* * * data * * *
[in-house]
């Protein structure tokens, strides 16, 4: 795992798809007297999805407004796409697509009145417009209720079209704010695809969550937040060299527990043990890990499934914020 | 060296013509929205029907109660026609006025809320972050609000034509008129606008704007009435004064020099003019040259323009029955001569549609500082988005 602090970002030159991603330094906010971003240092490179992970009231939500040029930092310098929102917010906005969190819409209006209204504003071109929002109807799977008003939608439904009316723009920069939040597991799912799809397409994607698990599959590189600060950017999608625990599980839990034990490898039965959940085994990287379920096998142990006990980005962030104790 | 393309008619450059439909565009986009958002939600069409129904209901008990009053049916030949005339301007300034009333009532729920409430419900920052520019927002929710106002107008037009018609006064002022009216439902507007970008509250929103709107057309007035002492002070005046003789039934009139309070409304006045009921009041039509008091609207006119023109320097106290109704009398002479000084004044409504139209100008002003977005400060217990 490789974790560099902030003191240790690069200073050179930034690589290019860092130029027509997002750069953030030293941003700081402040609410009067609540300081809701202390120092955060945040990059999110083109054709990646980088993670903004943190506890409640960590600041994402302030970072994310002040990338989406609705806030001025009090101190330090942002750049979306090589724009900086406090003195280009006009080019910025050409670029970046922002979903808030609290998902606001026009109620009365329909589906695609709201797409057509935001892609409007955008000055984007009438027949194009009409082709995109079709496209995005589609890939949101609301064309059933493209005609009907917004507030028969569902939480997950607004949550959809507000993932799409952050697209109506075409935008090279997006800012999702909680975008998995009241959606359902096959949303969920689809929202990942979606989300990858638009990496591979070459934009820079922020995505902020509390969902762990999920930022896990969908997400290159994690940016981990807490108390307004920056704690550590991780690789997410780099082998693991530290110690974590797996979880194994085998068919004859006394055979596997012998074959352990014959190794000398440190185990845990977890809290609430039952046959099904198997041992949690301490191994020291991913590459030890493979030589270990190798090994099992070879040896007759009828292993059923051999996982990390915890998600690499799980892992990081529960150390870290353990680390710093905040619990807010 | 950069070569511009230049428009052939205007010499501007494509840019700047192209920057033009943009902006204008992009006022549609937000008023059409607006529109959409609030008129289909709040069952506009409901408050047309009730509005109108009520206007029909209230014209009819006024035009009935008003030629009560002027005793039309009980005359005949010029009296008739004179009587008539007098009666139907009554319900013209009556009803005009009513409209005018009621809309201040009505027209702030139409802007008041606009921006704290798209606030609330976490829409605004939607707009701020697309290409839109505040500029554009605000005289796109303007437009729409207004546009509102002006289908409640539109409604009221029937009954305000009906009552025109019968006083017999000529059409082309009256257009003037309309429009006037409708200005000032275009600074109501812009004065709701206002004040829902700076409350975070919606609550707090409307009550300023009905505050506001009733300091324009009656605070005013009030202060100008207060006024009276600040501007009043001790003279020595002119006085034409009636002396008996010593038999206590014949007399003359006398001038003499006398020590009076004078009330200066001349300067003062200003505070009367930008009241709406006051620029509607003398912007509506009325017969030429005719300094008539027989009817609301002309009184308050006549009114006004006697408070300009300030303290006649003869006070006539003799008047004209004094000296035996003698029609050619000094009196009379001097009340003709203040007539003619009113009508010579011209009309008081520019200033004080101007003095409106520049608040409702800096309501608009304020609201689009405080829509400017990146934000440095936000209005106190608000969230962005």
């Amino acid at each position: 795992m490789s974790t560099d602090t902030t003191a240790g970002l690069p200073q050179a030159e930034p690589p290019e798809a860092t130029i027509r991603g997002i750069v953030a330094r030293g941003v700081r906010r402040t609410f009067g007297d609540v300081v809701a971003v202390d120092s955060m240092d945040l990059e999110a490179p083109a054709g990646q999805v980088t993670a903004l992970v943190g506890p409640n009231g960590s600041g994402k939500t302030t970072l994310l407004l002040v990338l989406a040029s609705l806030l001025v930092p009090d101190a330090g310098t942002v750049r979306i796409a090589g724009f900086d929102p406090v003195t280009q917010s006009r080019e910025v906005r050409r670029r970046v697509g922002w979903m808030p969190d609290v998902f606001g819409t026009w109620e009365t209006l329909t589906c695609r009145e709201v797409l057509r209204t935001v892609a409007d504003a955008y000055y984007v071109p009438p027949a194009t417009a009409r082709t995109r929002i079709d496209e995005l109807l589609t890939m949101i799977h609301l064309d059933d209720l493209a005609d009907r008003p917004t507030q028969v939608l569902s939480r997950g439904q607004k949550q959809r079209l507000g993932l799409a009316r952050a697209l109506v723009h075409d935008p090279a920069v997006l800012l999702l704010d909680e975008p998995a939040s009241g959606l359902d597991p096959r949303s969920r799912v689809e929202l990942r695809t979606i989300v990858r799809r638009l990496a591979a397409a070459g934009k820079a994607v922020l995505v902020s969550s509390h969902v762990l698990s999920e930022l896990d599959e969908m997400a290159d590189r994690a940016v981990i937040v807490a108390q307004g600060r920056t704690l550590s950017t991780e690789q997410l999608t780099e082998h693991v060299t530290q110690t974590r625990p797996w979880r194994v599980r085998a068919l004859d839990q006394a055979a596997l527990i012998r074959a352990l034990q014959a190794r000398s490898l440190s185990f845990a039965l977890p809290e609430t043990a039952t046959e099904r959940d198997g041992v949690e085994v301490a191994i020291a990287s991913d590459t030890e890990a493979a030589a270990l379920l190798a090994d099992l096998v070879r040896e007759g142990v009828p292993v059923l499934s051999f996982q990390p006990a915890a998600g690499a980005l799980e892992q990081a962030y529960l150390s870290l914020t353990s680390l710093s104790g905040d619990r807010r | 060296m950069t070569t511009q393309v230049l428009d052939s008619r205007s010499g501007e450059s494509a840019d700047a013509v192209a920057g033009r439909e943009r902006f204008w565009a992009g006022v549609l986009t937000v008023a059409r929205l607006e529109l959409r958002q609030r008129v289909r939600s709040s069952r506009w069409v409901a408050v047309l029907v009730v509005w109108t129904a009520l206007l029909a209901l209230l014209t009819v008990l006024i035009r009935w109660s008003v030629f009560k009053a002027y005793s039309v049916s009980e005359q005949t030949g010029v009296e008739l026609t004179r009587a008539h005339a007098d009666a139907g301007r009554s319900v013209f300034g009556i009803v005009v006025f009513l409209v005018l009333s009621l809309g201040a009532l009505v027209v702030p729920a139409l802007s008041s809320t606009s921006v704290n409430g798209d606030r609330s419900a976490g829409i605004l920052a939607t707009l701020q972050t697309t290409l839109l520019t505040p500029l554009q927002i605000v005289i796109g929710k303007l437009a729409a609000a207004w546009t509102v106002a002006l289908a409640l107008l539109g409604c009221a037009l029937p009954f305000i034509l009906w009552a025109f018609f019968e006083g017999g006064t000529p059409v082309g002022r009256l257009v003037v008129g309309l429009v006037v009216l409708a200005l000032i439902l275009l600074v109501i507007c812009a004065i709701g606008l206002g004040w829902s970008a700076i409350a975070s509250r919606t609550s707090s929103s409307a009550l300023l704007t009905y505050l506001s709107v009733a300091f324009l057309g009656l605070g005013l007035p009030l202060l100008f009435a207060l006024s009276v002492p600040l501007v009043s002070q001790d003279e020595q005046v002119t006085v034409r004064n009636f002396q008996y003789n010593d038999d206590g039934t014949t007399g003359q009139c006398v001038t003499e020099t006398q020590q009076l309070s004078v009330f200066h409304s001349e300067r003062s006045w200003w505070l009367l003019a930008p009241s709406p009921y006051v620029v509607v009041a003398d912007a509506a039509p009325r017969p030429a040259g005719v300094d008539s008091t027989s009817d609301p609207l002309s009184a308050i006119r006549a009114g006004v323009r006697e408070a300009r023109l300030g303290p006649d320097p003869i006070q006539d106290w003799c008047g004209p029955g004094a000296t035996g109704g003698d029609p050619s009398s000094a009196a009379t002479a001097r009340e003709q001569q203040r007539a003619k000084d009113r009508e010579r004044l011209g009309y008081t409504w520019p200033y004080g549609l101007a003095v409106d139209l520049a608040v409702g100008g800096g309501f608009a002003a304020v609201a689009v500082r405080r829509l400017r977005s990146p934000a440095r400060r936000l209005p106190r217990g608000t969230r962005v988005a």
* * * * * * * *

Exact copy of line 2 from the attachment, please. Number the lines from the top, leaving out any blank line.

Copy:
């Protein structure tokens, strides 16, 4: 795992798809007297999805407004796409697509009145417009209720079209704010695809969550937040060299527990043990890990499934914020 | 060296013509929205029907109660026609006025809320972050609000034509008129606008704007009435004064020099003019040259323009029955001569549609500082988005 602090970002030159991603330094906010971003240092490179992970009231939500040029930092310098929102917010906005969190819409209006209204504003071109929002109807799977008003939608439904009316723009920069939040597991799912799809397409994607698990599959590189600060950017999608625990599980839990034990490898039965959940085994990287379920096998142990006990980005962030104790 | 393309008619450059439909565009986009958002939600069409129904209901008990009053049916030949005339301007300034009333009532729920409430419900920052520019927002929710106002107008037009018609006064002022009216439902507007970008509250929103709107057309007035002492002070005046003789039934009139309070409304006045009921009041039509008091609207006119023109320097106290109704009398002479000084004044409504139209100008002003977005400060217990 490789974790560099902030003191240790690069200073050179930034690589290019860092130029027509997002750069953030030293941003700081402040609410009067609540300081809701202390120092955060945040990059999110083109054709990646980088993670903004943190506890409640960590600041994402302030970072994310002040990338989406609705806030001025009090101190330090942002750049979306090589724009900086406090003195280009006009080019910025050409670029970046922002979903808030609290998902606001026009109620009365329909589906695609709201797409057509935001892609409007955008000055984007009438027949194009009409082709995109079709496209995005589609890939949101609301064309059933493209005609009907917004507030028969569902939480997950607004949550959809507000993932799409952050697209109506075409935008090279997006800012999702909680975008998995009241959606359902096959949303969920689809929202990942979606989300990858638009990496591979070459934009820079922020995505902020509390969902762990999920930022896990969908997400290159994690940016981990807490108390307004920056704690550590991780690789997410780099082998693991530290110690974590797996979880194994085998068919004859006394055979596997012998074959352990014959190794000398440190185990845990977890809290609430039952046959099904198997041992949690301490191994020291991913590459030890493979030589270990190798090994099992070879040896007759009828292993059923051999996982990390915890998600690499799980892992990081529960150390870290353990680390710093905040619990807010 | 950069070569511009230049428009052939205007010499501007494509840019700047192209920057033009943009902006204008992009006022549609937000008023059409607006529109959409609030008129289909709040069952506009409901408050047309009730509005109108009520206007029909209230014209009819006024035009009935008003030629009560002027005793039309009980005359005949010029009296008739004179009587008539007098009666139907009554319900013209009556009803005009009513409209005018009621809309201040009505027209702030139409802007008041606009921006704290798209606030609330976490829409605004939607707009701020697309290409839109505040500029554009605000005289796109303007437009729409207004546009509102002006289908409640539109409604009221029937009954305000009906009552025109019968006083017999000529059409082309009256257009003037309309429009006037409708200005000032275009600074109501812009004065709701206002004040829902700076409350975070919606609550707090409307009550300023009905505050506001009733300091324009009656605070005013009030202060100008207060006024009276600040501007009043001790003279020595002119006085034409009636002396008996010593038999206590014949007399003359006398001038003499006398020590009076004078009330200066001349300067003062200003505070009367930008009241709406006051620029509607003398912007509506009325017969030429005719300094008539027989009817609301002309009184308050006549009114006004006697408070300009300030303290006649003869006070006539003799008047004209004094000296035996003698029609050619000094009196009379001097009340003709203040007539003619009113009508010579011209009309008081520019200033004080101007003095409106520049608040409702800096309501608009304020609201689009405080829509400017990146934000440095936000209005106190608000969230962005």